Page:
Libraries

Scalaz (from this Github) provides purely functional data structures to complement those from the Scala standard library. It defines a set of foundational type classes (e.g. Functor, Monad) and corresponding instances for a large number of data structures.

Scalaz consists of three parts:

  • New datatypes (Validation, NonEmptyList, etc)
  • Extensions to standard classes (OptionOps, ListOps, etc)
  • Implementation of every single general functions you need (ad-hoc polymorphism, traits + implicits)

  • Slick

  • http://scalatra.org/ web micro-framework for creating REST APIs.

  • Logback logging library (16% vs. 5% for Log4j)

  • http://liftweb.net/ Lift framework is popular

Among the top 100 libraries on GitHub: http://blog.takipi.com/the-top-100-scala-libraries-in-2015-based-on-64562-github-libraries/

  • Spark blows Hadoop out of the water
  • https://github.com/twitter/scalding for cascading Hadopp MapReduce jobs.
  • https://github.com/adamw/veripacks to verify package specifications
  • https://github.com/adamw/elasticmq for message-based queuing
  • https://github.com/adamw/macwire for dependency injection.

The ranking named H2 as the most popular database at #21. As a “very fast open source small footprint JBDC API database”, H2 outranked MySQL (#33), and PostgreSQL (#50). MongoDB didn’t make the list for Scala.

Full courses

  • https://www.eduonix.com/courses/Software-Development/Learn-Scala-Programming-Language-from-Scratch

Learning Resources for Introduction

In addition to resources noted above,

http://scala-lang.org/contribute/hacker-guide.html The Scala Hacker Guide “covers the entire process, from the conception of your idea or bugfix to the point where it is merged into Scala. Throughout, we will use a running example of an idea or bugfix one might wish to contribute.

http://amzn.to/1JfA1bV

http://www.atomicscala.com/free-sample $25 self-published ebook released March 2015 on Gumroad by Bruce Teckel is about Scala 2.11

http://joelabrahamsson.com/learning-scala/ gives an intro blog to Scala

Pluralsight published several video courses:

  • https://app.pluralsight.com/player?course=scala-getting-started by Justin Pihony (JustinPihony.blogspot.com) shows the building of the fileSearcher package.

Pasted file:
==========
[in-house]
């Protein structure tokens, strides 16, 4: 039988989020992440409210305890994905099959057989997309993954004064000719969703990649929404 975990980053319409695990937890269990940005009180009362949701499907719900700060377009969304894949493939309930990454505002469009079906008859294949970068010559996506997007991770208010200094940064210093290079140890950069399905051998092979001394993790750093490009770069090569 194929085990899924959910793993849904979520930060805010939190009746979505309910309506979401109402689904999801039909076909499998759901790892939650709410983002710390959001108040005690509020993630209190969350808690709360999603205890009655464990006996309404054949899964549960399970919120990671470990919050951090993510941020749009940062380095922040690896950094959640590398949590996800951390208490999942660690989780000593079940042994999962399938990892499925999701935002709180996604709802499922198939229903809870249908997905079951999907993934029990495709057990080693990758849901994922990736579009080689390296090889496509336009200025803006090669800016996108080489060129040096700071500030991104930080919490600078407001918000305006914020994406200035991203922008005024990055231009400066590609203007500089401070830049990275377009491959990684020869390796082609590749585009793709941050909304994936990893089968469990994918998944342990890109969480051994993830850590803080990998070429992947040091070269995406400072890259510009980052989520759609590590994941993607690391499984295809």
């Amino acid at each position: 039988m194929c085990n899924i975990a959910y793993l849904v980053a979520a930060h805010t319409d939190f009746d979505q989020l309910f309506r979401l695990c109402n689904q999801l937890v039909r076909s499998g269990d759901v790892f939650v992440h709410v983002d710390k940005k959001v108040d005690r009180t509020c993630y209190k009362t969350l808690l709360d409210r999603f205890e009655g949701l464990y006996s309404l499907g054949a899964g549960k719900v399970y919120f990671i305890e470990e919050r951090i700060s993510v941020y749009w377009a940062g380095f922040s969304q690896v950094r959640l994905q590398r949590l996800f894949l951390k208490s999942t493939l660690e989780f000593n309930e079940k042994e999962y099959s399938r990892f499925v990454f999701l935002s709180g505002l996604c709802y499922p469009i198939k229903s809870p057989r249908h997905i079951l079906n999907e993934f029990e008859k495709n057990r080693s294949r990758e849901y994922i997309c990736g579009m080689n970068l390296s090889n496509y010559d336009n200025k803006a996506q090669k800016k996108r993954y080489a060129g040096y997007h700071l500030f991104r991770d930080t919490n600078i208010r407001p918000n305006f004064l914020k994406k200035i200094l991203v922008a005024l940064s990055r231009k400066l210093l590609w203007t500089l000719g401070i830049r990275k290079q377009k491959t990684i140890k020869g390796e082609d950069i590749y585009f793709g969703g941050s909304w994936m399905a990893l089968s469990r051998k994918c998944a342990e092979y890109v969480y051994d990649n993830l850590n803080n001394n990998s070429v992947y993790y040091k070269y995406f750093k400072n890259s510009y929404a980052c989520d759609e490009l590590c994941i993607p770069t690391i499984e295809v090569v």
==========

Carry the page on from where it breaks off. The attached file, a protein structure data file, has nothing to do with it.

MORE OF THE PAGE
https://va1.scalacourses.com/ offers several self-paced video courses:

  • $495 Introduction to Scala
  • $495 Intermediate
  • $275 Intro to Play Framework
  • $249 Java 7/Scala 2.10 Object-Oriented Interop

http://www.amazon.com/Learning-Scala-Practical-Functional-Programming/dp/1449367933 Learning Scala: Practical Functional Programming for the JVM (1st Edition April 2014) by Jason Swartz

Published by O’Reilly, the book’s page is at: http://shop.oreilly.com/product/0636920030287.do

http://it-ebooks.org/tag/scala

Scala Rock Stars

Here are the most well-known people who are putting stuff out about Scala:

Dick Wall, CTO of Escalatesoft.com and international champion of Scala:

  • Video tutorials at https://www.parleys.com/channel/dick-walls-channel is the most thorough series I’ve seen so far.

  • Authored book “Programming in Scala”

Martin Odersky (@odersky from Switzerland)

  • Scala with Style:

  • Scala - the Simple Parts

  • Martin conducted on Coursera COURSE: Functional Programming Principles in Scala which is not available now.

  • However, still available from May 2015 is Martin’s COURSE: Principles of Reactive Programming

  • Book: Programming in Scala: http://www.artima.com/shop/programming_in_scala Second Edition Published December 13, 2010 Errata: http://booksites.artima.com/programming_in_scala

Josh Suereth (@jsuereth)

  • Scalawags YouTube channel hangouts

  • Google+ https://plus.google.com/u/0/112145465018184674652/posts

  • Scala In Depth Developer book

  • SBT in action book

  • basementcoders.com podcast

  • https://github.com/ctataryn/LearningScala contains the PDF of slidedeck

Jonas Bonér (@jboner) is Founder & CTO of Lightbend (Typesafe) and inventor of Akka.

  • http://jonasboner.com/

Duncan K. DeVore (@ironfish, VP of Engineering at a power company)

  • VIDEO: The Autobiography of Building a Reactive Application at ScalaDays 2014 Berlin

Shadaj Laddad

  • shadaj.me
  • https://www.parleys.com/tutorial/scala-power-versatility

Alvin Alexander

  • OReilly book "Scala Cookbook"
  • http://alvinalexander.com/

Viktor Klang, one of the main contributors to Akka and co-author of Scala Future)

  • Defends Scala vs. C# https://medium.com/@viktorklang/hi-eef4acf316a8#.ez6xx6gxe

Notifications

  • Follow Lightbend on SoundCloud.com for podcasts such as https://soundcloud.com/lightbend/scala-days-2014-git-going-faster-with-scala-roberto-tyley

  • Videos at http%3A%2F%2Fwww.parleys.com

  • http://reactconf.com/ occured November 20, 2014 in San Francisco. See http://lanyrd.com/2014/reactsf/nov-20/

  • ScalaDays (2012, 2013, 2014, 2015)

  • Meetup - Bay Area Scala Enthusiast group

  • http://www.brianstorti.com/the-actor-model/ The actor model in 10 minutes

  • http://fruzenshtein.com/site-map/